Sign up ×
Physics Stack Exchange is a question and answer site for active researchers, academics and students of physics. It's 100% free.

I am reading Peskin and Schroeder (path integrals) and it states that discretising the classical action gives:

$$S~=~\int \left(\frac{m}{2}\dot{x}^{2}-V(x)\right) dt ~\rightarrow~ \sum \left[\frac{m}{2}\frac{(x_{k+1}-x_{k})^{2}}{\epsilon}-\epsilon V(\frac{x_{k+1}+x_{k}}{2})\right] $$

Is it convention that $$\dot{x} ~\rightarrow~ (x_{k+1}-x_{k})/2$$


$$x~\rightarrow~ (x_{k+1}+x_{k})/2~?$$

I understand that $\epsilon$ is effectively $dt$, but I am not sure why $x$ behaves like this.

share|cite|improve this question
Possible duplicate: . Related question by OP: . For a related discussion of operator ordering problems, see e.g. this Phys.SE post. – Qmechanic Apr 27 '13 at 23:23

2 Answers 2

Recall the definition for a derivative is $$\frac{\mathrm{d}x(t)}{\mathrm{d}t}=\lim_{\Delta t\to 0}\frac{x(t+\Delta t)-x(t)}{\Delta t}$$ So if we insist on having discrete values of time, we get $$\frac{\mathrm{d}x}{\mathrm{d}t}\approx\frac{x(t+\Delta t)-x(t)}{\Delta t}$$ Or if everything is in integer multiples of some interval, we have $$\dot{x}\approx \frac{x(k\Delta t+\Delta t) - x(k\Delta t)}{\Delta t} = \frac{x_{k+1}-x_{k}}{\epsilon}$$ where we define $x_{k}=x(k\Delta t)$ and introduce $\epsilon=\Delta t$.

Now, the potential is a numerical approximation to an integral: $$\int V(x)\,\mathrm{d}t \approx \sum V\left(\frac{x_{k+1}+x_{k}}{2}\right)\,\epsilon$$ where the argument is just the midpoint between $x_{k+1}$ and $x_{k}$. This is the rectangle method...

We can combine these terms together to get the desired result $$\int\left(\frac{m\dot{x}^{2}}{2}-V(x)\right)\mathrm{d}t\approx\sum_{k}\left(\frac{m}{2}\left[\frac{x_{k+1}-x_{k}}{\epsilon}\right]^{2}-V\left[\frac{x_{k+1}+x_{k}}{2}\right]\right)\epsilon$$ And by basic arithmetic, we see the right hand side simplifies (using distributivity) to $$\int\left(\frac{\dot{x}^{2}}{2m}-V(x)\right)\mathrm{d}t\approx\sum_{k}\left(\frac{m}{2}\frac{(x_{k+1}-x_{k})^{2}}{\epsilon}-\epsilon\cdot V\left[\frac{x_{k+1}+x_{k}}{2}\right]\right)$$ That concludes the derivation, I think...

share|cite|improve this answer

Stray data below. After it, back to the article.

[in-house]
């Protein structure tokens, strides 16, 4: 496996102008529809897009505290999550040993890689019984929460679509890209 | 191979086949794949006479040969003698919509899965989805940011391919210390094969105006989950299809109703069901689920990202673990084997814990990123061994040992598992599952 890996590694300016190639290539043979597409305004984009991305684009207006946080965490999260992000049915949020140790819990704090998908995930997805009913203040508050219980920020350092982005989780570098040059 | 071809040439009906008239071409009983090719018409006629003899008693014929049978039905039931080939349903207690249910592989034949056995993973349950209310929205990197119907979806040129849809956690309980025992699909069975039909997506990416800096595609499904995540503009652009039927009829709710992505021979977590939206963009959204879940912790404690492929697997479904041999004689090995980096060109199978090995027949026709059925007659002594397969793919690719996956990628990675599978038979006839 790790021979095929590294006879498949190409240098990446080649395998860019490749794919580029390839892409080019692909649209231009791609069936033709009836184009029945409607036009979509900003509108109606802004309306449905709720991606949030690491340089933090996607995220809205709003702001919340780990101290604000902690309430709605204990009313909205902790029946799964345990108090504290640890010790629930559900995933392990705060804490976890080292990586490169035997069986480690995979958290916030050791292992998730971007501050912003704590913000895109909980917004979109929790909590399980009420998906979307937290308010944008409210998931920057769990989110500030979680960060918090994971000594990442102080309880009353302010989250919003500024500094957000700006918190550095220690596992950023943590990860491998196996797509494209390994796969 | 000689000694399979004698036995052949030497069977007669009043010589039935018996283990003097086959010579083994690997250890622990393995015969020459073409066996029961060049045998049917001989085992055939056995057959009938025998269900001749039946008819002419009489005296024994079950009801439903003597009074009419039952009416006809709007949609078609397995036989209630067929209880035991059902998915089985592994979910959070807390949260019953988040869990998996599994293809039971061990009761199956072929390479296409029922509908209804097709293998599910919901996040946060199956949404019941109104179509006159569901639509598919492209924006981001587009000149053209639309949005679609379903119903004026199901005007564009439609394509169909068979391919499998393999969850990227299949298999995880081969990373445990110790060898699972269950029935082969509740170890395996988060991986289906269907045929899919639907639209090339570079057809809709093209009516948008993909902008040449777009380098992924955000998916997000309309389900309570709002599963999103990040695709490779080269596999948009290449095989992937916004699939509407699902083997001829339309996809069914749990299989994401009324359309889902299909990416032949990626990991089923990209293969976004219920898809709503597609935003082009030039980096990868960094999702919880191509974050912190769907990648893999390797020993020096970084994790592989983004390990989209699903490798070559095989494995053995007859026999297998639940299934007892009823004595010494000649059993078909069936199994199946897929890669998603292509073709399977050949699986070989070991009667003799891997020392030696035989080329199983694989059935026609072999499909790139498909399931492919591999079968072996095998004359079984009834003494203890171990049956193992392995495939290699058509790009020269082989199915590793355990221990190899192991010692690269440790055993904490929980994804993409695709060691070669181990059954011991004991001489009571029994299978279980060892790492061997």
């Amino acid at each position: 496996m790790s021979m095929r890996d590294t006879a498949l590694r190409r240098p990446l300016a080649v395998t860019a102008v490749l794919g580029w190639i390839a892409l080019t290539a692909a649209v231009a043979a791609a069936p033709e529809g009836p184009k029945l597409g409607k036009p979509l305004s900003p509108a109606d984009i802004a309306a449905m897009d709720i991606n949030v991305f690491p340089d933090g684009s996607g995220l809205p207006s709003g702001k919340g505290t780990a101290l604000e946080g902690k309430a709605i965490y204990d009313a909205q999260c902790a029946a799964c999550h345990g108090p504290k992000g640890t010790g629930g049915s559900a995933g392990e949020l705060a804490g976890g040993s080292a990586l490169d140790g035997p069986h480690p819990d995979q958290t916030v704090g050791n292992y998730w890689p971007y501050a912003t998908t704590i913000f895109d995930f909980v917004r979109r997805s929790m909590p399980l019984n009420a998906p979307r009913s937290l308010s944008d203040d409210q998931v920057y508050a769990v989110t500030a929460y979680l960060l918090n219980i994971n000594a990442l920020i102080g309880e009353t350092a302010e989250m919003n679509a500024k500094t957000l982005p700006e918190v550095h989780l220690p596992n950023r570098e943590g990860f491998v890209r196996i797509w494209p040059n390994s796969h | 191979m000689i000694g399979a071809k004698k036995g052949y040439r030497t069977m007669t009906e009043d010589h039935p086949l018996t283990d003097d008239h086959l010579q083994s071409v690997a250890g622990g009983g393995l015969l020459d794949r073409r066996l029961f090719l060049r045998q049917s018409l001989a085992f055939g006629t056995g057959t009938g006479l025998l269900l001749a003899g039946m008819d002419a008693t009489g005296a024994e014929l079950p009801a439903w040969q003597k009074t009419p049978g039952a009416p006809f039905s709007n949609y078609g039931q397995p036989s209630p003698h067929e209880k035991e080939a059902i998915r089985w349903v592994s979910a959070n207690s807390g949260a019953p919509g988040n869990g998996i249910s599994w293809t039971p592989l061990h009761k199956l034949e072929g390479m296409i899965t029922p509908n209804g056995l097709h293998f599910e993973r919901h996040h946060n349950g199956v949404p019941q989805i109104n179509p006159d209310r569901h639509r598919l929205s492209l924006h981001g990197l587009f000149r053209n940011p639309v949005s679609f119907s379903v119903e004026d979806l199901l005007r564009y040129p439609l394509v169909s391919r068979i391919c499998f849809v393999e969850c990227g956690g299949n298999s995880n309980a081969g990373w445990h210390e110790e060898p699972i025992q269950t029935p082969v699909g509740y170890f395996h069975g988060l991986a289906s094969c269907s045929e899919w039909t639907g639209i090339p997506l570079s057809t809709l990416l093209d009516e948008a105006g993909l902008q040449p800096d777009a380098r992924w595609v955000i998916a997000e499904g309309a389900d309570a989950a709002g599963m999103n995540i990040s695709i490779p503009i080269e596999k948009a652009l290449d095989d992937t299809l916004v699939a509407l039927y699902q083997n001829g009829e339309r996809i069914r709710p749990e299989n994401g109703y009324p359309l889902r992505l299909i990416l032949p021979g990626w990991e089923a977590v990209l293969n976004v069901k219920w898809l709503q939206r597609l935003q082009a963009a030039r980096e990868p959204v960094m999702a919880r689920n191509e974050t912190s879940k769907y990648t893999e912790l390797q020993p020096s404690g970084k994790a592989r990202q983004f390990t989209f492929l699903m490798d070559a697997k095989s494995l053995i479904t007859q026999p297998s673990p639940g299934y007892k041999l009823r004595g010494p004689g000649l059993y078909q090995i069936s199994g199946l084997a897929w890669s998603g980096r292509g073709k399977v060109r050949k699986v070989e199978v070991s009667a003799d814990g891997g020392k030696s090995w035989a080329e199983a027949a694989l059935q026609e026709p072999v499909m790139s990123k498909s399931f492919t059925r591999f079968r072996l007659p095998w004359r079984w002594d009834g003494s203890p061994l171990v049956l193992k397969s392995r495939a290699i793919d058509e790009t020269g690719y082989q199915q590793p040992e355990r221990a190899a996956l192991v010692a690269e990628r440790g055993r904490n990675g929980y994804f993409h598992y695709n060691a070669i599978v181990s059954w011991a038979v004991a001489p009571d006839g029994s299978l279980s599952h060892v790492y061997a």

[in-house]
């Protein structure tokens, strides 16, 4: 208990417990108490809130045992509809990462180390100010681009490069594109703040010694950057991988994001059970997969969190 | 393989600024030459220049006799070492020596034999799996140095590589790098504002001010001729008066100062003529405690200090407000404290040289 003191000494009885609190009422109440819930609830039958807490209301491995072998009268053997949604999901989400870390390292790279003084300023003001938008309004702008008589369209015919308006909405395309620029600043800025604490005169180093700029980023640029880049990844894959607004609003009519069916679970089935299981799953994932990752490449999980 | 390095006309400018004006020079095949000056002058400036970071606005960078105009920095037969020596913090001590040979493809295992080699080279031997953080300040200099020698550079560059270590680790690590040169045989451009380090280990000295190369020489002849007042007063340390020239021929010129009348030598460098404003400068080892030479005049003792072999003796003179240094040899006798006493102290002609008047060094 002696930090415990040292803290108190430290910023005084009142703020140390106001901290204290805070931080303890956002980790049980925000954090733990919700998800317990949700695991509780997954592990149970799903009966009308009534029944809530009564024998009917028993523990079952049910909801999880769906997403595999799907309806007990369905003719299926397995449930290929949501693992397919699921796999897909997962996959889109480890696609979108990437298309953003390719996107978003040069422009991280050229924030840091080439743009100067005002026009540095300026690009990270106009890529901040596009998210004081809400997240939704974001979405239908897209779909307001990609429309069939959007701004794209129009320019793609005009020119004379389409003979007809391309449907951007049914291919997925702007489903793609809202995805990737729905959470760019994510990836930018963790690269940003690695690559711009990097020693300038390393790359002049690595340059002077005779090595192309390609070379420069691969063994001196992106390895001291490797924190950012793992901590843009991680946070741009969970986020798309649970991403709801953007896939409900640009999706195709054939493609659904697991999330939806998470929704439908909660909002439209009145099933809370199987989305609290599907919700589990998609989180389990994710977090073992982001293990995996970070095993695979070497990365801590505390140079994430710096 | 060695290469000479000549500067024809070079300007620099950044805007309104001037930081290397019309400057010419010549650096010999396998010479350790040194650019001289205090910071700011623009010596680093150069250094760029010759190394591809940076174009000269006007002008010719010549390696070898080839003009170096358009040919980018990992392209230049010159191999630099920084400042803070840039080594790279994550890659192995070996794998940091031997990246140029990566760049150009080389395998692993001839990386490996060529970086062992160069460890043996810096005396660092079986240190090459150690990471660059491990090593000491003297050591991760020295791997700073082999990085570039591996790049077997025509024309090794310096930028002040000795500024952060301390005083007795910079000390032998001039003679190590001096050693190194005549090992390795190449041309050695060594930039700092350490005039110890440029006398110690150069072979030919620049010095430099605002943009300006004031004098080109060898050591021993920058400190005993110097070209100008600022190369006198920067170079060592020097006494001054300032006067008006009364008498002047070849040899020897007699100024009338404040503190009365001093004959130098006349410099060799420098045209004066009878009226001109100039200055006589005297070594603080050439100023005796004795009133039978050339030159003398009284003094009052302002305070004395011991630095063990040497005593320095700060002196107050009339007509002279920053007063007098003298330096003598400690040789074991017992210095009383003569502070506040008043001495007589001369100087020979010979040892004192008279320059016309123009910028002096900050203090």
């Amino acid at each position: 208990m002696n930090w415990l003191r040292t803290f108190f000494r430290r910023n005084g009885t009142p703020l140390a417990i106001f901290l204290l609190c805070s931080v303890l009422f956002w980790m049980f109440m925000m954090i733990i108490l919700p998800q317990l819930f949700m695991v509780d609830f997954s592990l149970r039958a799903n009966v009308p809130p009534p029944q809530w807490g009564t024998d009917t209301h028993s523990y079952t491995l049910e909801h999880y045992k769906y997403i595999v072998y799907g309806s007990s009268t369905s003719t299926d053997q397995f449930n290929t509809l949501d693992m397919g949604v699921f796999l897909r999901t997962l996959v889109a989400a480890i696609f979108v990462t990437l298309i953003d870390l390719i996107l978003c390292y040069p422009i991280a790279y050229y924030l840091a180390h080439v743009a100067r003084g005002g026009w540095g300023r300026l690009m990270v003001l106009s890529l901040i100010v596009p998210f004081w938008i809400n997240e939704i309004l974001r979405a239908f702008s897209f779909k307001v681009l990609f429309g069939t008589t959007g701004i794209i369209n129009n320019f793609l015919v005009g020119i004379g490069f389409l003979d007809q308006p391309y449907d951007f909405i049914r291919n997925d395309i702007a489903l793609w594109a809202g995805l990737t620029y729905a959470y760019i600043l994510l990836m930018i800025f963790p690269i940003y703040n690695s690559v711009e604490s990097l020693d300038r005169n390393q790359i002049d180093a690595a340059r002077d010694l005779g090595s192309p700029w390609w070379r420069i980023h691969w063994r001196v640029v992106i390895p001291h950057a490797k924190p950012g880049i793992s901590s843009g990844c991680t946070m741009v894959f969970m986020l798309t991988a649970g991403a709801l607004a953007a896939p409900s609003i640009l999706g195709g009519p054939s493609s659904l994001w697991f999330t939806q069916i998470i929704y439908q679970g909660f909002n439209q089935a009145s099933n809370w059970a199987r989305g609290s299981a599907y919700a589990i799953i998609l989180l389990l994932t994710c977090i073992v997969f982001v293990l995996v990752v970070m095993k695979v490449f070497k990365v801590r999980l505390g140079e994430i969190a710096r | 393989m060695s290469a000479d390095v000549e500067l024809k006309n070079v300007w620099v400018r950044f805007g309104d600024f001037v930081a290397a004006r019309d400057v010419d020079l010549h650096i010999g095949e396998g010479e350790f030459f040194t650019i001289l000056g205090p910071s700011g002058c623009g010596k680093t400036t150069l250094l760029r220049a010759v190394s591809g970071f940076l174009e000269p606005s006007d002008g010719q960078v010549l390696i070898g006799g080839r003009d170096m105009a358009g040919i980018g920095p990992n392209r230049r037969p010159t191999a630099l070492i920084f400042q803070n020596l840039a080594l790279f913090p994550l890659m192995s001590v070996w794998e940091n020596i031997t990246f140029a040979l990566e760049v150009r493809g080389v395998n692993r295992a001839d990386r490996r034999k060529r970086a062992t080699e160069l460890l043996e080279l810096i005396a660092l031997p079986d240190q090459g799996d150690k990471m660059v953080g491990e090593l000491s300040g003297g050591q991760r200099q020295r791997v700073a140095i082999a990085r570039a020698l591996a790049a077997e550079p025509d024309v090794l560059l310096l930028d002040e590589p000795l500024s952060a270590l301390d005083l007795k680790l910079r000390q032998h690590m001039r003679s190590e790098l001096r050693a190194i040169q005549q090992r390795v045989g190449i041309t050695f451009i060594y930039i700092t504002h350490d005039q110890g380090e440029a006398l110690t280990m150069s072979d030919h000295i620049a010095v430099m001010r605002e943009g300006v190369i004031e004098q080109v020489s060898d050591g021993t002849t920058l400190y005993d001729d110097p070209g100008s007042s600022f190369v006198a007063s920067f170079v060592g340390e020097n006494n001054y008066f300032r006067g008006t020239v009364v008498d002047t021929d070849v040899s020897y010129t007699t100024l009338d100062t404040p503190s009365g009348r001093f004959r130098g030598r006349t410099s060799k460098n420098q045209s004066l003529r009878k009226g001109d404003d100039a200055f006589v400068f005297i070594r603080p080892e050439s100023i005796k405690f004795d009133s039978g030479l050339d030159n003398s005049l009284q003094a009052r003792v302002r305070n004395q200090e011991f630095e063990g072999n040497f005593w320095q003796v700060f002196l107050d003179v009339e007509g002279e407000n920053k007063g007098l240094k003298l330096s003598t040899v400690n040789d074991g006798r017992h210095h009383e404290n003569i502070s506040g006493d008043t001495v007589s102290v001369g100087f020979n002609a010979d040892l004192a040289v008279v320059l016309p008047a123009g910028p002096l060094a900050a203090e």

Im sorry I don't follow from maths line 2 to 3 why has the denominator disappeared? – user21119 Apr 28 '13 at 0:00
Sorry about that, does this change explain things better? – Alex Nelson Apr 28 '13 at 1:08
I thinks so, does this mean that $k\Delta t=t$?, Sorry i didnt put this in but it is actually $S=T-V dt$ not $dx$ – user21119 Apr 28 '13 at 7:47
Well, we discretize $t$, so $t_{k}=t_{0}+k\Delta t$ where $t_{0}$ is "some initial starting time" (usually set to 0 for simplicity). NB: I am considering the action term-by-term, so you can recombine it to get the desired sum... – Alex Nelson Apr 28 '13 at 17:44
Nice, clear explanation. – gn0m0n Sep 8 at 17:27

For \begin{align} x\rightarrow\frac{x_{k+1}+x_{k}}{2}, \end{align} it is often called mid-point prescription. It reveals itself in the operator ordering problem, and is important to lead to gauge invariant Schrodinger equation. You can find details around page 183 of the book: Stochastic Processes and Quantum Mechanics, Path Integrals in Physics (M. Chaichian and A. Demichev).

The ambiguity of choosing discretized method in quantum path integral also relates to that of path integral in stochastic process. The mid-point prescription is the Stratonovich's way, where the ordinary calculus can be applied (fails when other stochastic integral is used). You may find more discussions in this paper:

share|cite|improve this answer

Your Answer


By posting your answer, you agree to the privacy policy and terms of service.